Spenser Jaimes | Credit: Emma Spencer

Sitting in the sand at Santa Barbara’s West Beach, on what is originally the Chumash village Syuxtun, 19-year-old filmmaker Spenser Jaimes looks out onto the ocean toward the islands —which he also refers to by their original names: Tuqan (San Miguel), Wi’ma (Santa Rosa), Limuw (Santa Cruz), and ‘Anyapakh (Anacapa) — telling of his family’s roots, and the deeply beautiful culture that has existed along the coast for thousands of years.

Jaimes, whose Šmuwič-Chumash heritage can be traced back to Syuxtun and the island of Limuw, made a splash at the 2022 Santa Barbara International Film Festival with his first-ever short documentary Connected By Water, which documented a traditional paddle out in the channel by relatives from the Coastal Band of the Chumash, Tongva, and Acjachemen tribal nations in redwood-plank tomols.

He has since started Limuw Productions, and is currently researching his next project, which will focus on the 1824 Mission Revolt, which he says is often told through a Spanish or American historical lens.

“Modern ways of storytelling, through books and media, are never done by our own people because we do not have access or the funds to do it ourselves,” he said. “Our people have our own accounts that haven’t been told yet.” He hopes his work can reframe the narrative of the revolt as “childish” and “unorganized,” and instead tell the story of a highly organized response to an act of violence against a young boy.

Growing up with a family that was embedded in local Chumash culture, Jaimes was exposed to a broader historical telling of the Central Coast’s long and complicated history, which changed the entire landscape from a bustling community of villages to a Europeanized settlement in a matter of a couple generations.

He first remembers becoming aware of the discrepancy between historical records and tribal accounts as an elementary school student, when on a field trip to the Museum of Natural History he heard tour guides repeatedly refer to the Chumash ae as a thing of the past.

“Hearing them say Chumash is extinct was rough,” he said, “I came home and told my aunt: ‘They were talking about it in past tense.’”

Later, when the class was assigned its fourth-grade Mission project — which at one time was a staple of public school curriculum in California — Jaimes refused to participate in what he considered a one-sided narrative.

As he grew through high school, he said he had trouble reconciling the fact that he grew up on his own ancestral lands, but much of the City’s historical traditions seemed to reflect only the things that happened after the Spaniards arrived. The easily recognizable white stucco and red-tile roofs that define the “Santa Barbara aesthetic” ignore the fact that natives were forced to work and live in what became a Spanish-occupied area. It’s even more evident, he said, in local celebrations like the week of Fiesta, which paint a pearly-white picture of “Old Spanish Days.”

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“People need to know the history,” he said. “Celebrating that here is cultural erasure. Ask yourself what you are celebrating. What did they do, and why did they do it?”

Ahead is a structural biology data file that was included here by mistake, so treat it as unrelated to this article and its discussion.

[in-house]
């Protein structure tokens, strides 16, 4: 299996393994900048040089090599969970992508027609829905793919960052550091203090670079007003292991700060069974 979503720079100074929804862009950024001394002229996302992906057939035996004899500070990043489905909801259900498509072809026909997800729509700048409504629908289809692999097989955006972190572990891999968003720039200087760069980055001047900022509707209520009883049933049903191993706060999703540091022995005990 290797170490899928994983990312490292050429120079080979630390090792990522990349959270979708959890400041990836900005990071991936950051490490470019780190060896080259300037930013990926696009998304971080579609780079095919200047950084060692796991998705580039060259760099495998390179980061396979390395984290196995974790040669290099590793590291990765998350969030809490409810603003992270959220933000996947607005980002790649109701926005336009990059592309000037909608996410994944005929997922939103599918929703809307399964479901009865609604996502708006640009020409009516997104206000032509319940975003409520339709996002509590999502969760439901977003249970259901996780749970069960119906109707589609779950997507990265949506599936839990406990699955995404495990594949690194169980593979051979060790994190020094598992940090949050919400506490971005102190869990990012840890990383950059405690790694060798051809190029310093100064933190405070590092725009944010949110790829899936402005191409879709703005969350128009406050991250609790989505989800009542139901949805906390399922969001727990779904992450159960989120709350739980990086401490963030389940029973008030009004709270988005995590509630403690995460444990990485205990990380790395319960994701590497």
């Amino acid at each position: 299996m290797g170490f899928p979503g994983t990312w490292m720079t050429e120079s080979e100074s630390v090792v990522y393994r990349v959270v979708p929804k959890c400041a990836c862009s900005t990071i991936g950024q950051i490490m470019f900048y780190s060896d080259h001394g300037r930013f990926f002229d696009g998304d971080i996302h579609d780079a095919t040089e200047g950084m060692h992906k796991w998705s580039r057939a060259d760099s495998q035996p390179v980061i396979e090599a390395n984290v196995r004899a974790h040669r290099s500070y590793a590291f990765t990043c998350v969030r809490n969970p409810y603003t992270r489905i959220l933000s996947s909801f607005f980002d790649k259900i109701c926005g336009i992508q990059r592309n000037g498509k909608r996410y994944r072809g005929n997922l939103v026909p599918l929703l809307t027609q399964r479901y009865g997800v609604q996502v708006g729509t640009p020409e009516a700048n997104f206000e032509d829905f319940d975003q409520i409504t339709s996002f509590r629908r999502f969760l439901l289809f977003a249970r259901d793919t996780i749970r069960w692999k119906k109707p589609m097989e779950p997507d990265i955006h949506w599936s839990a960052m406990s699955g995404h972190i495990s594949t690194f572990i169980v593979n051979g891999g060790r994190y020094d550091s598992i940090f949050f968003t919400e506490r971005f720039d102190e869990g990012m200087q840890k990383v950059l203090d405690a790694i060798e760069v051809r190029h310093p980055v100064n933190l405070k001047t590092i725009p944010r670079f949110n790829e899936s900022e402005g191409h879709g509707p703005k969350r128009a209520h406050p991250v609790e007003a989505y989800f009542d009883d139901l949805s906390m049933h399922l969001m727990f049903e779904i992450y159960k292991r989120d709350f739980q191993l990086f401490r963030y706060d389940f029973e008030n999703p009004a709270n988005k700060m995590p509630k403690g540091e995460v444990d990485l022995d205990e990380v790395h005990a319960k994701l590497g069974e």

Jaimes says he considers himself lucky to have grown up with a family connection to the land, and with aunts and uncles who taught him the traditional songs, practices, and stories. Some people are often separated from their culture, and some may not become involved or aware until much later in their lives.

“My generation, we’ve been lucky enough to be born in a culture,” he said. Along with his relatives, and other indigenous youth throughout the coast, Jaimes has become part of a new generation that is not only socially aware but also politically active. This includes a recent initiative to change the names of the Channel Islands back to their native designations.

One of his newest passion projects is the push for more coastal access for Chumash in Santa Barbara. Since 2001, the local bands of Chumash have revived the thousands-of-years- old tomol crossing from Ventura Harbor to Limuw, and the community regularly launches for weekend trips off the coast. The City charges up to $20 a day for parking, and an additional trailer fee that can add up to over $7,000 per year for the group.

“As the original stewards of our homelands, the Chumash people should not have to pay any amount of money to access our ocean,” he said. “The ocean is where we gather, pray, sing, paddle, and dance together, and where we gather foods and medicines to sustain ourselves.”

He also hopes to have a larger storage space — currently only one tomol can be stored at West Beach at a time — and imagines a day where the channel is once again packed with the native watercraft.

“Access to our ocean shouldn’t just mean free parking. For thousands upon thousands of years our people could fish and travel inside our tomols freely,” he said. “Although on West Beach, having space to house at least one tomol is a step in the right direction, we need an environmentally-friendly non-permanent structure to house our tomols — not just one, but dozens — for any and every Chumash tribe, clan, band and family.”

With easier accessibility to their traditions, he says, Chumash can more easily heal from the traumas brought on by the Spanish missionaries, Mexican and American occupations — “some of which are occurring in real time.”

He is almost at his funding goal of $10,000 for his upcoming project, and is looking to complete the documentary before the 200th anniversary of the revolt in 2024.

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